The spotlight reveals harsh truths.
After all, the player who Henry injured during his last match of action, goalkeeper Kevin Hartman, was a much-beloved Galaxy player for many years, earning the nickname "El Gato" (The Cat) from the team's Latino fans for his quick reflexes.
Never mind that Hartman doesn't play for the Galaxy any longer - many fans still remember Hartman as a Galaxy icon, and would need little reason to boo Henry beyond that of his causing Hartman any pain.
For that matter, quite a few nuetrals have also taken offense to Henry's actions on the play where Hartman suffered the knee injury, though others view it as a mere accident.
Not surprisingly, Henry's Red Bull coach, Hans Backe, is in the camp that considers the Hartman injury mere happenstance.
"I feel sorry for Hartman," Backe told Goal.com today. "It is an accident. When you see the game against Colorado when we scored, Henry wasn’t the scorer, but he takes the ball and hammered the ball into the net. This was the same thing he did when Hartman blocked the shot and twisted his knee."
Indeed, it's likely that Henry was merely trying to celebrate in a way he has often done, an emphatic kick of the ball back into the goal, like he said recently to AP.
“The ball was there and like I do sometimes, I just wanted to kick the ball back in the net,” Henry said. “He put his foot out there and that’s how he got injured."
Except one would imagine that it would be hard for Henry to not realize a six-foot goalkeeper was in the way before the kick.
The entire incident has thrown attention on a couple of key things.
1) When did the after-goal moments turn into a zone as free of rules as the octagon in mixed-martial arts?
Back when FIFA was busy instituting rules as useless as mandating a yellow-card against players who remove their shirts to celebrate goals, it somehow managed to overlook an aspect of the game that has turned into a bit of a free-for-all.
In the aftermath of a goal, there is no set time limit for celebration, nor is there a specific protocol for how the ball is returned to the center circle for the restart. As such, at times, there have been virtual scrums in the net as goalkeepers, many who believe the goal area to be their sacred right and property, tussle for the ball with opposing field players eager to grab the ball and begin play again quickly in search of an equalizer or winning goal.
As the play is dead once a goal is scored, there isn't any chance to begin a counterattack by fetching a ball out of the net first or anything at stake other than a few seconds of game time, but to see some players shove each other about, it's a huge ego deal.
What's more of an issue is whether or not kicking the ball away wastes time - as FIFA has expressly forbid such actions during matches and decried them punishable by a card.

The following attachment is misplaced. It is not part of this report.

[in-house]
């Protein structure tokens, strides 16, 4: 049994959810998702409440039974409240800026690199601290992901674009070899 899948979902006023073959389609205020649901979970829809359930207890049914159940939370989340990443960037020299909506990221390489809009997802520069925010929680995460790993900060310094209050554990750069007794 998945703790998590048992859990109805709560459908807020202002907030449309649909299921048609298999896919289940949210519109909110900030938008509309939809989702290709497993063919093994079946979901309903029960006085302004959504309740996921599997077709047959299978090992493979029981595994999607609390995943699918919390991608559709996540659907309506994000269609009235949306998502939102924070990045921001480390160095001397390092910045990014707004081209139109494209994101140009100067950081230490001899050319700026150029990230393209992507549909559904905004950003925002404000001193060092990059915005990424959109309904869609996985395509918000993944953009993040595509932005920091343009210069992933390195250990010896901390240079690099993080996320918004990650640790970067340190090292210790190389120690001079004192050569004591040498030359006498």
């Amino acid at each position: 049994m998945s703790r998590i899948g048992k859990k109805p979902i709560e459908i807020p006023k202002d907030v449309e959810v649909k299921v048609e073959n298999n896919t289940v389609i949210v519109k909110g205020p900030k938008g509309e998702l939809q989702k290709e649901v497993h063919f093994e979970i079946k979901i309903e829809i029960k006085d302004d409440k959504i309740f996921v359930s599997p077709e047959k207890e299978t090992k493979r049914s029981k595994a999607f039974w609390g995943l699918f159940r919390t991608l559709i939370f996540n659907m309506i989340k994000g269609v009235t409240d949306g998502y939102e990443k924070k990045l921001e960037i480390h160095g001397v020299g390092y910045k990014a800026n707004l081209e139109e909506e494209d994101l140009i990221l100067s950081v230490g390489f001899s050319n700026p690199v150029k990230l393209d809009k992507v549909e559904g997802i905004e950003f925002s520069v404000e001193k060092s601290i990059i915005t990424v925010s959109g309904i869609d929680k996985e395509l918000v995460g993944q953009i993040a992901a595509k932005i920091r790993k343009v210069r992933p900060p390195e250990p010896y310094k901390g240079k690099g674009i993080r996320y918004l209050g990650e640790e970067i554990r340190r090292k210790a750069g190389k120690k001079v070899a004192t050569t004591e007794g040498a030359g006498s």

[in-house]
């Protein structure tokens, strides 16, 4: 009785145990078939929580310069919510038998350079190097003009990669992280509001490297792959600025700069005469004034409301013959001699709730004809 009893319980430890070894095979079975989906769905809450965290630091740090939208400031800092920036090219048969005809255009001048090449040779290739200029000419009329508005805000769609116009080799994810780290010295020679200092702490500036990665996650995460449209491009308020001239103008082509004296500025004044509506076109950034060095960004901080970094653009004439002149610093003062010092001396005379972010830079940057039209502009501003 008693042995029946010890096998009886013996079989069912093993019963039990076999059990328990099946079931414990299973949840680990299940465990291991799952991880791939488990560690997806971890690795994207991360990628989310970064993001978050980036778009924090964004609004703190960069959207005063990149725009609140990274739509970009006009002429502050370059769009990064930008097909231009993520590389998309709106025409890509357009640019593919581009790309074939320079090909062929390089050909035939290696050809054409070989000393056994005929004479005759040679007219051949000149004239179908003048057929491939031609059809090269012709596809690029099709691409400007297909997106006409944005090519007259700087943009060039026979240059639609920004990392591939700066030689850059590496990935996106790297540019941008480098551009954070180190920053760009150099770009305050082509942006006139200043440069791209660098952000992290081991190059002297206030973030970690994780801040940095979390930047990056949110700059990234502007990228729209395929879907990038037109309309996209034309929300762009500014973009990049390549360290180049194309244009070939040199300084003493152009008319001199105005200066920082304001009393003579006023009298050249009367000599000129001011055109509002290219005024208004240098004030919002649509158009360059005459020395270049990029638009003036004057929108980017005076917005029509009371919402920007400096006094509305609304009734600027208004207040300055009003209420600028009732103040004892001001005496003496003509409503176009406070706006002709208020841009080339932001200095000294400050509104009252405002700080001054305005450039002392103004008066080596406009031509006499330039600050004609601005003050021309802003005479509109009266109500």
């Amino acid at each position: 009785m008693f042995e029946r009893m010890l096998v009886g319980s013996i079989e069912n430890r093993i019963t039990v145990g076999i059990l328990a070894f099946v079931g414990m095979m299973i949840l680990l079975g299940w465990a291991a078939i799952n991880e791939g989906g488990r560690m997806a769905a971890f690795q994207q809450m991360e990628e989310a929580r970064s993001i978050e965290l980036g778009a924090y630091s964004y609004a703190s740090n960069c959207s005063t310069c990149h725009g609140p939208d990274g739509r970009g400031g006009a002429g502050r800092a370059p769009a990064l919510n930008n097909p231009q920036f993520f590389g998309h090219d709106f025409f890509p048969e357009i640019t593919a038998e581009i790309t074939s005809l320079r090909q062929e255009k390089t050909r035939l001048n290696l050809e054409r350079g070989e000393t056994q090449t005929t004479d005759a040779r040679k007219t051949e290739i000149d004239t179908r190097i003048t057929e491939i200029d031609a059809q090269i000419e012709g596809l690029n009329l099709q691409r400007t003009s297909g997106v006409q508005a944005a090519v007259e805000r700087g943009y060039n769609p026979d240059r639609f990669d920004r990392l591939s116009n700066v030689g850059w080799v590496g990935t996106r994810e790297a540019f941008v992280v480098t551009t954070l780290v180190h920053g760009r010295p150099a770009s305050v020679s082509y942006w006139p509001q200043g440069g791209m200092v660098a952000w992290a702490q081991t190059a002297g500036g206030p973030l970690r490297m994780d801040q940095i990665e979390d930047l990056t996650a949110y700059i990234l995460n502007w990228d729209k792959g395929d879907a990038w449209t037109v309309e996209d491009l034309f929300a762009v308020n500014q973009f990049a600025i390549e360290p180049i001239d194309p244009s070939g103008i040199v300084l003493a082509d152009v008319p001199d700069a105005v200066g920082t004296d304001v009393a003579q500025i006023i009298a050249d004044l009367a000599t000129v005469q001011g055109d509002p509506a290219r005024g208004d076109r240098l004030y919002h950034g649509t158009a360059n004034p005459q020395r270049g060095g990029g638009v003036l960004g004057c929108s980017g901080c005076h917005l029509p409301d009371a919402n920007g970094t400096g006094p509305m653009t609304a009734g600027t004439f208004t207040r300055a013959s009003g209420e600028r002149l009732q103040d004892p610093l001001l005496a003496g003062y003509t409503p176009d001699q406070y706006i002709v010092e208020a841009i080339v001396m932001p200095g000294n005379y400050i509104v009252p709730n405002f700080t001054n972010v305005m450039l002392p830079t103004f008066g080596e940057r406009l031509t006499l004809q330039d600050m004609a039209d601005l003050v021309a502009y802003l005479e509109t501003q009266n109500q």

"That's definitely a yellow card," Galaxy player Landon Donovan told the Daily Breeze. "It's a foolish play - I think Henry knows that. ... The reality is, you might have ended (Hartman's) season and that's unacceptable."
Then there's another aspect the whole kerfluffle brings up.
2) Does the punishment fit the perpetrator's means?
Not only did Henry not receive any card (as he has already drawn a yellow earlier in the match, a second would have put him out of the game) for the Hartman incident, he did not receive any sort of suspension once the league committee reviewed the incident.
Instead, his actions were deemed "unsporting" by the committee and a fine of 2,000 dollars was levied against him.
While this is among the larger of the fines ever meted out by the MLS Disciplinary Committee, it pales in comparison to when the league fined D.C. United president Kevin Payne fifteen grand for merely talking about a referee.
Two thousand dollars, however, is mere chump change to a player like Henry, whose earnings are in the millions, but it would be a considerable blow for player on the lower end of the MLS salary scale.
It raises the issue of whether it is remotely fair that MLS has no gradation in the structure of its fines. This is less of an problem in overseas leagues where even bench players pull down fat salaries, but in MLS, the disparity between the haves and have-nots is quite huge, given that the league's minimum salary is $40,000.
One wonders if it wouldn't it be more just for players to be fined on a percentage scale. Say, half of a percent of their salary for "unsporting" incidents? Or perhaps a day's worth of pay? Does a silly, unnecessary play that injures a fellow player measure up to the cost of a daily wage?
The big-name players to MLS definitely draw more attention to the league. It would be nice if under the scrutiny of such focus, MLS would show itself to be an entity where rules are not only clear and consistent, but also equitable in their consequences whenever they are broken.
Andrea Canales is Chief Editor of Goal.com North America and is trying to remember to update her Twitter account.
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